From ‘City Slicker’ to Suburban Leader

Avraham Steinberg does not see much difference between working at an 800-member congregation on the Upper West Side of Manhattan and his new job as the full-time rabbi of the 60 to 70 family Young Israel of the Main Line in suburban Bala Cynwyd.

"The truth is that even when you're in an 800-member congregation, you end up having a circle that is smaller, the circle of people a rabbi hopes to have a close influence on ends up being roughly the same," said the 30-year-old Steinberg, who spent 21?2 years as the assistant rabbi at Congregation Ohab Zedek.

In July of last year, Steinberg – along with his wife and three children – moved away from the hustle and bustle of the Big Apple and settled on the Main Line, where he is working for the first time as a head rabbi.

"I'm not really a city slicker," said Steinberg, who spent the bulk of his childhood in Teaneck, N.J.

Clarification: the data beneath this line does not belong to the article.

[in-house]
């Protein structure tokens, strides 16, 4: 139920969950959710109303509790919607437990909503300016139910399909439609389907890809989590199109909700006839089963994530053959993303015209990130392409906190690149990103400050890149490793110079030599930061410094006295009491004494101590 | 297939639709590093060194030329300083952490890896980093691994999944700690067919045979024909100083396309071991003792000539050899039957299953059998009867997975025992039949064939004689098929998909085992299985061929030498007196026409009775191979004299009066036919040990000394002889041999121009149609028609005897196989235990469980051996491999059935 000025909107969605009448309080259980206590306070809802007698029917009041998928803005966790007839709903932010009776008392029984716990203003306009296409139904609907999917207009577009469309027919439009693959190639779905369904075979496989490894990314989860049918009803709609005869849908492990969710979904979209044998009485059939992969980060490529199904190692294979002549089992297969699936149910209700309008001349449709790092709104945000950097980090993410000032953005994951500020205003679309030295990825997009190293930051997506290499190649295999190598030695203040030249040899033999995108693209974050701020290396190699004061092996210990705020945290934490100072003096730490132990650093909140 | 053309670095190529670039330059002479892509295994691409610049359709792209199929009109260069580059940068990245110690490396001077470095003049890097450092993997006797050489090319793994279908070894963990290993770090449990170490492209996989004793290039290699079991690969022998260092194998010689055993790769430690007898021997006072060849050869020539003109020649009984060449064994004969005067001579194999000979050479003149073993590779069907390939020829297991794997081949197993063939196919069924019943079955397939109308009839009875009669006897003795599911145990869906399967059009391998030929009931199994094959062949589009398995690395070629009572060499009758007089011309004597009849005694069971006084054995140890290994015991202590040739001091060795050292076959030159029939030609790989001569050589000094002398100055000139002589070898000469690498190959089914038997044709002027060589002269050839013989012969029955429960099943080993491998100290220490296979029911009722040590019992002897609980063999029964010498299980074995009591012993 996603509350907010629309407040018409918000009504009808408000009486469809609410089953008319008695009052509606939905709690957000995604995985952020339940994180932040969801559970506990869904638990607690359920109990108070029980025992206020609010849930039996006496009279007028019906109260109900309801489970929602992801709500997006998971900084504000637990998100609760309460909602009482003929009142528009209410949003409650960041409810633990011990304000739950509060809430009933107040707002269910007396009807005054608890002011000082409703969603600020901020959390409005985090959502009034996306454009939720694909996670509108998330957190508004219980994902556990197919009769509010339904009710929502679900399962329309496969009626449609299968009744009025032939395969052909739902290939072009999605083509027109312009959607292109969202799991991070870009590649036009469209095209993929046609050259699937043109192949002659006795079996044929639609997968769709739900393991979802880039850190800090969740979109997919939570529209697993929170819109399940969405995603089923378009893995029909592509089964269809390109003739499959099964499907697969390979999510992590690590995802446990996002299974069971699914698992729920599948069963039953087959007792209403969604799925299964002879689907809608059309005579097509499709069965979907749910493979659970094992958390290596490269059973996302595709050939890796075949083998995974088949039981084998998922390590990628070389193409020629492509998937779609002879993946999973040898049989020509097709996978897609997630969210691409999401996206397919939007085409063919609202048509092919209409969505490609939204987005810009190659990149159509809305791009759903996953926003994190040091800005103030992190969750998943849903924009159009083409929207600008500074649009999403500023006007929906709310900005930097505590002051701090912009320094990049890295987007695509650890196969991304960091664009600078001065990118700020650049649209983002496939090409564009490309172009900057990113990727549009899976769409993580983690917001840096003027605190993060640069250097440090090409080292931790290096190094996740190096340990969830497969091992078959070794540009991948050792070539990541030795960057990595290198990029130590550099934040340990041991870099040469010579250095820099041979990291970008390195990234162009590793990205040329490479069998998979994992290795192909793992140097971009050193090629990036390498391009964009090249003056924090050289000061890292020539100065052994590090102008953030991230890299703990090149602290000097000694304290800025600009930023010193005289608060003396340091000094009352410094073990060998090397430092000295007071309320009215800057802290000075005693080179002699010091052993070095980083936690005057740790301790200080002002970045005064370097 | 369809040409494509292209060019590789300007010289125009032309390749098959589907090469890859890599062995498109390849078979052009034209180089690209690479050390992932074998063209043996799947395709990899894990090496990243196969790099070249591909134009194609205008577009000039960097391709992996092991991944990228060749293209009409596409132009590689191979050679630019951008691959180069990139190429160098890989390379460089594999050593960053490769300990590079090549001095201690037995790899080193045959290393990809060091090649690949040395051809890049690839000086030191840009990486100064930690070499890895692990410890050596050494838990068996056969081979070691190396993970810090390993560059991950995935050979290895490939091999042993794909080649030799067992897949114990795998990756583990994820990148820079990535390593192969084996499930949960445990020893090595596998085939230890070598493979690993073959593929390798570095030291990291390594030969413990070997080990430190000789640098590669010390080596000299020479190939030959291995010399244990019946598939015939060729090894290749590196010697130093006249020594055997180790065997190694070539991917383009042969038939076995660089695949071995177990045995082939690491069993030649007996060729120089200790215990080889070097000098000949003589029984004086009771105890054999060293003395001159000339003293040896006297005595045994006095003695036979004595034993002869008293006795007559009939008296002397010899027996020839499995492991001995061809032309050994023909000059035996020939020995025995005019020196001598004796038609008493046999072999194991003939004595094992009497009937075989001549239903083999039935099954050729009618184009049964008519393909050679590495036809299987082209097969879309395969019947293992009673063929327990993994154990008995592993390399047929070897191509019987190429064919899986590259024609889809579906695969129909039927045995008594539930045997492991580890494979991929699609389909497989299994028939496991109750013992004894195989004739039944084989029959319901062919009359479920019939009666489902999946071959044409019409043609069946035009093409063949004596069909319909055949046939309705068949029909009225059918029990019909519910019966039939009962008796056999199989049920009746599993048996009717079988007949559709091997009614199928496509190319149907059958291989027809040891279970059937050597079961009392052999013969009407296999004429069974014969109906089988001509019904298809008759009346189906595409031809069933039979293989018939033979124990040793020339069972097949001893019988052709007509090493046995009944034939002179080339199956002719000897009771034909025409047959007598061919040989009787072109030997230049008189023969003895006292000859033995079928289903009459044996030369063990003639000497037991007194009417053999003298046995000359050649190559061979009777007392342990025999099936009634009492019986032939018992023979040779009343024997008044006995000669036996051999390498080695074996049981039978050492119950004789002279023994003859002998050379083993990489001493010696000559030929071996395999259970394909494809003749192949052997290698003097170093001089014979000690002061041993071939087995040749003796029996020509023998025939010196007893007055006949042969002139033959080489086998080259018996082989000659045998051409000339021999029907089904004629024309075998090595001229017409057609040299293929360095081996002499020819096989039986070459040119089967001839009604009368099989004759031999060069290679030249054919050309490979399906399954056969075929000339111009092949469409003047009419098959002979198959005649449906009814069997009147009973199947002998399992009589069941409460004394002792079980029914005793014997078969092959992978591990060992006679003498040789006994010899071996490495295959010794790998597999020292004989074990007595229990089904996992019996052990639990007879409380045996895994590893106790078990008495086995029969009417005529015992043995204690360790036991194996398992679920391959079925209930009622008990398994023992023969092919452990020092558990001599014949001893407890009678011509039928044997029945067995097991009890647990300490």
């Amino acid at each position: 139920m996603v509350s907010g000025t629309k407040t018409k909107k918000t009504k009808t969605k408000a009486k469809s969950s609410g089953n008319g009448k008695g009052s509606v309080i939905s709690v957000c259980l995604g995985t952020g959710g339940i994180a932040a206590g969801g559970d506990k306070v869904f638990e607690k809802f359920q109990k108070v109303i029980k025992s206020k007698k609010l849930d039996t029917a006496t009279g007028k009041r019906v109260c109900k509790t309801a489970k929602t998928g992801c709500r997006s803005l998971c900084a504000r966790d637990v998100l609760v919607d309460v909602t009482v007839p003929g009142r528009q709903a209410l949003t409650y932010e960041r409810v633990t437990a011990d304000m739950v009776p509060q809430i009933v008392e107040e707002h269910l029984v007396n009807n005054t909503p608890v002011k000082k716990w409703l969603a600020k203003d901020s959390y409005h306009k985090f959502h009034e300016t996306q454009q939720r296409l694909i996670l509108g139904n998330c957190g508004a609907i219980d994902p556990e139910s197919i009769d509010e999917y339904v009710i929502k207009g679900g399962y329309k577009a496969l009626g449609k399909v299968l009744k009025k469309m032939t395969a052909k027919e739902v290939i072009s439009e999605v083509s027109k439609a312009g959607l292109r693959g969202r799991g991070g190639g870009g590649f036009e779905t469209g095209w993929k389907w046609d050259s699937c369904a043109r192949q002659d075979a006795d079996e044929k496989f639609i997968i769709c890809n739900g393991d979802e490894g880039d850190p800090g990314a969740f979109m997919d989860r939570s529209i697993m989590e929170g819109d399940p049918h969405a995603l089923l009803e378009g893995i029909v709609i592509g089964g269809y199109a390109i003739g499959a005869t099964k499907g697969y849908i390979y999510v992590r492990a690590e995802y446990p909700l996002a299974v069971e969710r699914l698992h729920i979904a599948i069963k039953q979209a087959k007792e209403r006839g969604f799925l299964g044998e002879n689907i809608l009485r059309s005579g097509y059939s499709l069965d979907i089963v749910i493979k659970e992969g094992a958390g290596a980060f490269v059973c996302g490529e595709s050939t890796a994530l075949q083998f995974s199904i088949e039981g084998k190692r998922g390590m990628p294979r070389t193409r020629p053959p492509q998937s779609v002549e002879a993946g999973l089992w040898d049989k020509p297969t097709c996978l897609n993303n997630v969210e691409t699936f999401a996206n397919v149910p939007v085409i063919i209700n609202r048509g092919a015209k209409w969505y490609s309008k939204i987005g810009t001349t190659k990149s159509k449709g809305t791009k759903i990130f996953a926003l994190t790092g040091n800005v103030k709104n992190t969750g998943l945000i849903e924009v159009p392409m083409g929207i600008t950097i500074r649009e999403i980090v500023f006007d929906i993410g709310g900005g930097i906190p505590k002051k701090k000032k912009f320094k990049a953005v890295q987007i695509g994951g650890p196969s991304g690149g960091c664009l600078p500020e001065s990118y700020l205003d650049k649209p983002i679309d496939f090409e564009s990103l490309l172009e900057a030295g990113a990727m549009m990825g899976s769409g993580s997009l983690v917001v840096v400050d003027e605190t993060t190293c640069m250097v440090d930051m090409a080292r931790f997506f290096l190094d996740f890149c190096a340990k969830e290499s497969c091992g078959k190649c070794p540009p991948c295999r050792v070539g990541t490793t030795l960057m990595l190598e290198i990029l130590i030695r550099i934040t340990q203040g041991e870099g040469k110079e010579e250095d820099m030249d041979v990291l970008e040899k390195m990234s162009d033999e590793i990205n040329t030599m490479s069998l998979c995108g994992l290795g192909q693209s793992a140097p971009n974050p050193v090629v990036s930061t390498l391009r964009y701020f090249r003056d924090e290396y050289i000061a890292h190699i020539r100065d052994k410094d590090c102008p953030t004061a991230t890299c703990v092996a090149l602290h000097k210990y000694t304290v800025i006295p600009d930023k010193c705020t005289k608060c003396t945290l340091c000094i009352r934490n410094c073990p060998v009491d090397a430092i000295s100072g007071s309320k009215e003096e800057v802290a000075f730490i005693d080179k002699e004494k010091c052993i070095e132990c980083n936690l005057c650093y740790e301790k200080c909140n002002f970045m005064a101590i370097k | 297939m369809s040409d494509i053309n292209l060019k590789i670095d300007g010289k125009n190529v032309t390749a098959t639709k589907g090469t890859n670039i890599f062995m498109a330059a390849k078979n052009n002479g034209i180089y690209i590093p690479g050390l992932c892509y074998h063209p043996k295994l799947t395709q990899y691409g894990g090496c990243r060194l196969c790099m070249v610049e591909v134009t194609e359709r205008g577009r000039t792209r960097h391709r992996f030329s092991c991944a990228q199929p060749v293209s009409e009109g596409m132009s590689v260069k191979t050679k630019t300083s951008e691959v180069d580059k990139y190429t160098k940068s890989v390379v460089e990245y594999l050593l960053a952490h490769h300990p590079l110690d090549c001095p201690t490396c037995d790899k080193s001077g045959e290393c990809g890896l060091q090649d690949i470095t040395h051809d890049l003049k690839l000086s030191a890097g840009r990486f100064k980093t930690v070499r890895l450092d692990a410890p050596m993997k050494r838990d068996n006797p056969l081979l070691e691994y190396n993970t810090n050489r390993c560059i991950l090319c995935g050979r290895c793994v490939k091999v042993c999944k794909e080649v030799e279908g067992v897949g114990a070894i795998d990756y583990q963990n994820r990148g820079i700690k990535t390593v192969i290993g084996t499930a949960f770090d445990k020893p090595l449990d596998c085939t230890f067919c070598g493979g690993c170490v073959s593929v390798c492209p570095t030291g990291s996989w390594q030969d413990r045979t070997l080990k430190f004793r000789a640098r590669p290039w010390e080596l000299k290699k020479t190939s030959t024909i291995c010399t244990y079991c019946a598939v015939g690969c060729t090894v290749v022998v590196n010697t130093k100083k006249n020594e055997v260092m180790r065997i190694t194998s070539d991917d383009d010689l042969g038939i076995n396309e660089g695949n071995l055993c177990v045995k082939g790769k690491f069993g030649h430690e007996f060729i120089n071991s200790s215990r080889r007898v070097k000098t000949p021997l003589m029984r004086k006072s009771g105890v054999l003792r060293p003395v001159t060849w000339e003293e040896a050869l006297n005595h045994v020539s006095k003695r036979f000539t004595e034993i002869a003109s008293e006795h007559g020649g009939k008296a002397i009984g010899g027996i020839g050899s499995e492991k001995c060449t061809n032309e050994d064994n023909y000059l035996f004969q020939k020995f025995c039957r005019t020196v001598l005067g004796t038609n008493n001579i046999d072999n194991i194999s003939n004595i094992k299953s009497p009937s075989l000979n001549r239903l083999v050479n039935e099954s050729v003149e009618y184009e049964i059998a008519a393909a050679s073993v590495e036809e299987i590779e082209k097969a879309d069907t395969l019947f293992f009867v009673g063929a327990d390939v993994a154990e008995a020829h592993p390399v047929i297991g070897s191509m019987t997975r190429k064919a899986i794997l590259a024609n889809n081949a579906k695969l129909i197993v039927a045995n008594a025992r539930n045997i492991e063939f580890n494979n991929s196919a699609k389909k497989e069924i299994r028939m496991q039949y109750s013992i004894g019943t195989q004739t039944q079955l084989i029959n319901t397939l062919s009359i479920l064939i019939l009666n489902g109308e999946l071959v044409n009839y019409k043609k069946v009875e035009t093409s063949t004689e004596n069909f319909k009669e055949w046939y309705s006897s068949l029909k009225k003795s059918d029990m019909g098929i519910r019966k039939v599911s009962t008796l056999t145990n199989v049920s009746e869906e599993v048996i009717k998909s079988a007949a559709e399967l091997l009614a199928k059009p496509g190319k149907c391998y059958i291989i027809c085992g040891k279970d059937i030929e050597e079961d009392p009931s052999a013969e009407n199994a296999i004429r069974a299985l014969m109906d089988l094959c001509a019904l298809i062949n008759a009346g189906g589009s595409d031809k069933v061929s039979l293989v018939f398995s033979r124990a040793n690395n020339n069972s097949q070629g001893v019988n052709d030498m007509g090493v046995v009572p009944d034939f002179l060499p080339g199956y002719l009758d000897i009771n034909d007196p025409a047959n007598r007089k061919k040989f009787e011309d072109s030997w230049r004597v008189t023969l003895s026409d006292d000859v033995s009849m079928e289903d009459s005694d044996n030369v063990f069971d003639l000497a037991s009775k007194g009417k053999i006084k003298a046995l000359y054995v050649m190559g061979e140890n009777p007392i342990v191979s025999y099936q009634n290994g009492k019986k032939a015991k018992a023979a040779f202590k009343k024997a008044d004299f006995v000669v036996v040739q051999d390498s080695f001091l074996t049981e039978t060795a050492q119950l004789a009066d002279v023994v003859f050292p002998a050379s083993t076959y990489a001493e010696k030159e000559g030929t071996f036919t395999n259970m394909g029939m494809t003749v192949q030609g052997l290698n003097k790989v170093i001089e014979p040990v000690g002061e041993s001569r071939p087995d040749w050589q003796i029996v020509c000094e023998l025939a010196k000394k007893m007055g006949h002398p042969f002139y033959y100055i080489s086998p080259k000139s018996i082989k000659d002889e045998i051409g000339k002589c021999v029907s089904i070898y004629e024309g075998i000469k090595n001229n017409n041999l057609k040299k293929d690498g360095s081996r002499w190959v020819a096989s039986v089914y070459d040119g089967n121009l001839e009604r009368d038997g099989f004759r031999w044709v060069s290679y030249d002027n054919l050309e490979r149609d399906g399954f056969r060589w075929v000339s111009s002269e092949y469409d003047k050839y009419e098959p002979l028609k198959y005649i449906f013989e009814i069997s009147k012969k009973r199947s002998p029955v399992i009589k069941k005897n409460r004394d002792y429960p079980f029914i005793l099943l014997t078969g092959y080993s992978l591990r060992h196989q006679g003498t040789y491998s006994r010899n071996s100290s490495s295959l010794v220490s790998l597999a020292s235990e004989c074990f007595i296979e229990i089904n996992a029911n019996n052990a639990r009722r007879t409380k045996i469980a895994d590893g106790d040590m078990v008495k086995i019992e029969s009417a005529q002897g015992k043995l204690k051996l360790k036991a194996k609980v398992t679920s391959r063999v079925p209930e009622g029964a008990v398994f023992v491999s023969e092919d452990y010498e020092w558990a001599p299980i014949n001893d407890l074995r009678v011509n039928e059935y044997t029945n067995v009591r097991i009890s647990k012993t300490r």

After finishing high school, he spent two years studying Talmud at Yeshiva Toras Moshe in Jerusalem.

"It was very inspiring," he said. "Studies are one thing, but the ambiance and the general culture is another. Studying in America is great, but when the books you study have been studied for millennia, it's a special feeling."

When he returned to the United States, he made his way to Queens, studying at Yeshiva Shaar Hatorah while taking psychology courses at Touro College in the evenings.

"It compliments the rabbanus nicely," said Steinberg. "Not necessarily Pavlov's dogs, but some of the more practical psychology is certainly relevant."

After earning a degree in psychology, he then entered rabbinical school at Machon LeTorah Ulehoraah in Brooklyn, where he received his ordination.

When asked about what other possible profession he might choose if he wasn't a pulpit rabbi, Steinberg stroked his dark, trim beard and thought for a moment before answering.

He then said that, if time and money permitted, he would take a long sabbatical and study the Torah full-time.

"It's an endless pursuit," he said. "The more you know, the less you feel you know."



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